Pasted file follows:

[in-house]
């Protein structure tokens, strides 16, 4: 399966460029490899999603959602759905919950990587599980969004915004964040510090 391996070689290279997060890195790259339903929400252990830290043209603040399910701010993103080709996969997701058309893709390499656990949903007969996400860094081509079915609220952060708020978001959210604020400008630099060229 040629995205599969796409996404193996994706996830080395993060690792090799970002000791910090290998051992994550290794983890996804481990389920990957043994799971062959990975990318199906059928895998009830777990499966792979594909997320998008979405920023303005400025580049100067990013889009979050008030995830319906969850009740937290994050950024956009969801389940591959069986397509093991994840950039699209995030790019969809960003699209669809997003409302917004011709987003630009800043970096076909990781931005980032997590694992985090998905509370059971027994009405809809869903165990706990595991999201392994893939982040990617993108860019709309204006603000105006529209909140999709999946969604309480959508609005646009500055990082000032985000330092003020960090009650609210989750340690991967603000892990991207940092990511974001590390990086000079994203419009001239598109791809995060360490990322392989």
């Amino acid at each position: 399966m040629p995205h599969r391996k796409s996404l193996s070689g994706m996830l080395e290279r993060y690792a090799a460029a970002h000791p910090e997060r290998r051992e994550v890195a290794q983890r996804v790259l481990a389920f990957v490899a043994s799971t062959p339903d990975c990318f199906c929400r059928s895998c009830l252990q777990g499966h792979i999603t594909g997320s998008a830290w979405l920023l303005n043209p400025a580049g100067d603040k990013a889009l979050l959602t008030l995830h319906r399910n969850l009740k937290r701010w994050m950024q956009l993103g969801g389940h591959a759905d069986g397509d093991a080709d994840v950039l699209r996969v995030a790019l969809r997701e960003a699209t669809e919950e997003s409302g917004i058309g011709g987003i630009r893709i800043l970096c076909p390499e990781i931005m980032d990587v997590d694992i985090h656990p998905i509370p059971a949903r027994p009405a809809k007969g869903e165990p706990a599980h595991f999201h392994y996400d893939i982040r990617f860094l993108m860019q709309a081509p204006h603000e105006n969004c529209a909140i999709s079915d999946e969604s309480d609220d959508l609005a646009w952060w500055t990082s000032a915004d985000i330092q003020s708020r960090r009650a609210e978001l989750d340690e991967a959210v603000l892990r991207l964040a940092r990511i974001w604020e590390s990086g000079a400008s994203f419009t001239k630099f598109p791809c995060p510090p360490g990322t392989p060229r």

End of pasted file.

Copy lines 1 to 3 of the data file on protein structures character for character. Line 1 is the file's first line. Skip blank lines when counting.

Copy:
[in-house]
């Protein structure tokens, strides 16, 4: 399966460029490899999603959602759905919950990587599980969004915004964040510090 391996070689290279997060890195790259339903929400252990830290043209603040399910701010993103080709996969997701058309893709390499656990949903007969996400860094081509079915609220952060708020978001959210604020400008630099060229 040629995205599969796409996404193996994706996830080395993060690792090799970002000791910090290998051992994550290794983890996804481990389920990957043994799971062959990975990318199906059928895998009830777990499966792979594909997320998008979405920023303005400025580049100067990013889009979050008030995830319906969850009740937290994050950024956009969801389940591959069986397509093991994840950039699209995030790019969809960003699209669809997003409302917004011709987003630009800043970096076909990781931005980032997590694992985090998905509370059971027994009405809809869903165990706990595991999201392994893939982040990617993108860019709309204006603000105006529209909140999709999946969604309480959508609005646009500055990082000032985000330092003020960090009650609210989750340690991967603000892990991207940092990511974001590390990086000079994203419009001239598109791809995060360490990322392989």
């Amino acid at each position: 399966m040629p995205h599969r391996k796409s996404l193996s070689g994706m996830l080395e290279r993060y690792a090799a460029a970002h000791p910090e997060r290998r051992e994550v890195a290794q983890r996804v790259l481990a389920f990957v490899a043994s799971t062959p339903d990975c990318f199906c929400r059928s895998c009830l252990q777990g499966h792979i999603t594909g997320s998008a830290w979405l920023l303005n043209p400025a580049g100067d603040k990013a889009l979050l959602t008030l995830h319906r399910n969850l009740k937290r701010w994050m950024q956009l993103g969801g389940h591959a759905d069986g397509d093991a080709d994840v950039l699209r996969v995030a790019l969809r997701e960003a699209t669809e919950e997003s409302g917004i058309g011709g987003i630009r893709i800043l970096c076909p390499e990781i931005m980032d990587v997590d694992i985090h656990p998905i509370p059971a949903r027994p009405a809809k007969g869903e165990p706990a599980h595991f999201h392994y996400d893939i982040r990617f860094l993108m860019q709309a081509p204006h603000e105006n969004c529209a909140i999709s079915d999946e969604s309480d609220d959508l609005a646009w952060w500055t990082s000032a915004d985000i330092q003020s708020r960090r009650a609210e978001l989750d340690e991967a959210v603000l892990r991207l964040a940092r990511i974001w604020e590390s990086g000079a400008s994203f419009t001239k630099f598109p791809c995060p510090p360490g990322t392989p060229r």